As a young man he served in one of the Elgin militia units during the Fenian raids. That would probably have been in 1870 since the Elgin units were stationed in either Windsor or Sarnia in that year. The Fenian raids were an event that can be very frustrating for the family historian. Little documentation remains on the identity of members of the militia units that took part. The best we can hope for is for is for some of the pay lists of militia units to survive. Nevertheless, the Fenian raids represent the first direct military threat to the Canadas since the War of 1812. The turnout for the militia rosters was remarkable. It would be interesting to know how many of the young men were born in Canada. John David, and his brothers and sisters, were the first generation born in Canada in this family. I would suspect that his first motivation was not Empire but protecting his family, and what they had built in Aldborough. Historians like to place the birth of Canadian nationalism to the battle of Vimy Ridge. I am not so sure of that. I suspect that at least in my family a Canadian view begins with John David’s generation. Most of the early settlers in Aldborough Township were highland Scots who were difficult to sway towards any pro-empire adventures. I think that their attention was mostly inward, towards their land and their families.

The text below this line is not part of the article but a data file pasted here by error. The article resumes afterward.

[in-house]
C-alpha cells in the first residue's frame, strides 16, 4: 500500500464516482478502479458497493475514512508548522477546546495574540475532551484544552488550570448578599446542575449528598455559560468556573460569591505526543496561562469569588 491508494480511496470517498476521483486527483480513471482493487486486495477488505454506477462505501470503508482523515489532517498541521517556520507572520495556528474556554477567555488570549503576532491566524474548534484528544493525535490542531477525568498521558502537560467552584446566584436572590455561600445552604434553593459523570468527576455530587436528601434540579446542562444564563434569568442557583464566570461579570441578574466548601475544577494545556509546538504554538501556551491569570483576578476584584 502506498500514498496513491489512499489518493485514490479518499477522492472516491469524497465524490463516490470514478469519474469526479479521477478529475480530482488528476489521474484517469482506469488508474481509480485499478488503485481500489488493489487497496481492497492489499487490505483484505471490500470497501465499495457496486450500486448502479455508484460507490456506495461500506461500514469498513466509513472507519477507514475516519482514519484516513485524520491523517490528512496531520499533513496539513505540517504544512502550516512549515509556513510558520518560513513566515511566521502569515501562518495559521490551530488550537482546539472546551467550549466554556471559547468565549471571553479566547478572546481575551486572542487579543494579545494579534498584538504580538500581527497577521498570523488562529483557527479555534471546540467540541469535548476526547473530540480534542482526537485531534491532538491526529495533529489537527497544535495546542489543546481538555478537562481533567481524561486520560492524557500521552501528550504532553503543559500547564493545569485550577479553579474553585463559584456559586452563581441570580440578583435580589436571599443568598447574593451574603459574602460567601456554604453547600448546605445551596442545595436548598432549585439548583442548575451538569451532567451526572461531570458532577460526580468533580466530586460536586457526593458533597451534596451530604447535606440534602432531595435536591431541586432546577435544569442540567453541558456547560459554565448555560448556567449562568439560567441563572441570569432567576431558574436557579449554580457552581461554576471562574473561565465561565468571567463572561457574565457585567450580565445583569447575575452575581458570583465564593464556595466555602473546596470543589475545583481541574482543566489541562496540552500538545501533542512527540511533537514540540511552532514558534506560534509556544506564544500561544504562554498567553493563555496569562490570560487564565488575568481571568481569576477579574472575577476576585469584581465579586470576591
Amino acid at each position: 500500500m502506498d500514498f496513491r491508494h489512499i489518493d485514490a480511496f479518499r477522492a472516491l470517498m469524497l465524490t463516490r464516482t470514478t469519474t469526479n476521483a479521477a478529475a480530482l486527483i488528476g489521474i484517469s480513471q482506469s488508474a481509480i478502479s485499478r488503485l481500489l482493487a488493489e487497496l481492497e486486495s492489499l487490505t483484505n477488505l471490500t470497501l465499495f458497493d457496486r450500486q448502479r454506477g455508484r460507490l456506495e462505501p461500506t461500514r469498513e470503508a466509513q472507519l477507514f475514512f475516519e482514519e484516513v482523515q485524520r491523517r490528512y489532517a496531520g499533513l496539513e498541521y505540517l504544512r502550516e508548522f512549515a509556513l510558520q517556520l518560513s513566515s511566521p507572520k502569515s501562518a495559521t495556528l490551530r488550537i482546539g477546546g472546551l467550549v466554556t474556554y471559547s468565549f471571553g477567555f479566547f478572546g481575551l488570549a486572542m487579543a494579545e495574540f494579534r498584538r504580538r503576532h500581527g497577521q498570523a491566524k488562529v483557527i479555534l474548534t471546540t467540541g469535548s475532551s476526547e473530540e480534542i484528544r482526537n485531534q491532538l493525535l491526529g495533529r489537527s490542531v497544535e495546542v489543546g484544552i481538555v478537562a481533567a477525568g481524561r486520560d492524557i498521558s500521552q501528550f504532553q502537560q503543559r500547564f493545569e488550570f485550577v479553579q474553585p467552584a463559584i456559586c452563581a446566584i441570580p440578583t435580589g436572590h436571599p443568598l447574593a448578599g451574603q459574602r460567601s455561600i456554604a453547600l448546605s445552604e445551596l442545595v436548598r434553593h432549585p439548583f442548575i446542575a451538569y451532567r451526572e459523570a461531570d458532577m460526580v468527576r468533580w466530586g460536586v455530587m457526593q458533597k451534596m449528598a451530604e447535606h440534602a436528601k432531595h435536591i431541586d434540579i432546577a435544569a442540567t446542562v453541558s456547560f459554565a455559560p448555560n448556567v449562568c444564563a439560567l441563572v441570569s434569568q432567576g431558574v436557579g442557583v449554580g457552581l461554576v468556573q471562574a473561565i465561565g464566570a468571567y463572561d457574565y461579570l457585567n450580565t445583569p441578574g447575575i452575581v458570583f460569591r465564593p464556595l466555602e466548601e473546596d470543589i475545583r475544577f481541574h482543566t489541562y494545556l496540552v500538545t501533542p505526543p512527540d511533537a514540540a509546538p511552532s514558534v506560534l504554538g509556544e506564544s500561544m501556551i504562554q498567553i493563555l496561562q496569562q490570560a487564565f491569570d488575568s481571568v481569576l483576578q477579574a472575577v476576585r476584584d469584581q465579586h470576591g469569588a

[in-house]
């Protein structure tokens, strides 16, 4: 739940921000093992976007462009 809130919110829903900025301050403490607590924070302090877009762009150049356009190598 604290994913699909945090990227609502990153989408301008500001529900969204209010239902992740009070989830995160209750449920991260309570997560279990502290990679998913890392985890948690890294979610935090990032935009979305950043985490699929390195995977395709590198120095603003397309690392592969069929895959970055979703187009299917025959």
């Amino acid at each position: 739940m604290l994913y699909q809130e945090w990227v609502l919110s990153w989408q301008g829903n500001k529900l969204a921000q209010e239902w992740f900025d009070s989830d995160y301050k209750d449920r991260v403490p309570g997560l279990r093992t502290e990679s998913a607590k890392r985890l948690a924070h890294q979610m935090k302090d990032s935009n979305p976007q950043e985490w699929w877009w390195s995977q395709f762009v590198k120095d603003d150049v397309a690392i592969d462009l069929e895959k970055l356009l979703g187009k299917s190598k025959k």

John David like his parents was a member of the Plains Baptist Church.

Tuesday, September 11, 2007

To Aldborough

John Hillman married Isabella May probably in Mosa Township. She was born in Scotland May 22, 1822, and died in Aldborough Township, September 17, 1906. Her family seems to emigrated from Scotland to Port Stanley, and from there to Euphemia Township in Lambton County. They had twelve children; Daniel(1841), George(1942), Hugh(1844), Mary(1846), William James(1848), John David(1850), Isabella(1853), Susan(1855), Margaret(1857), Christie(1859), Harriet(1860), Nathaniel(1865).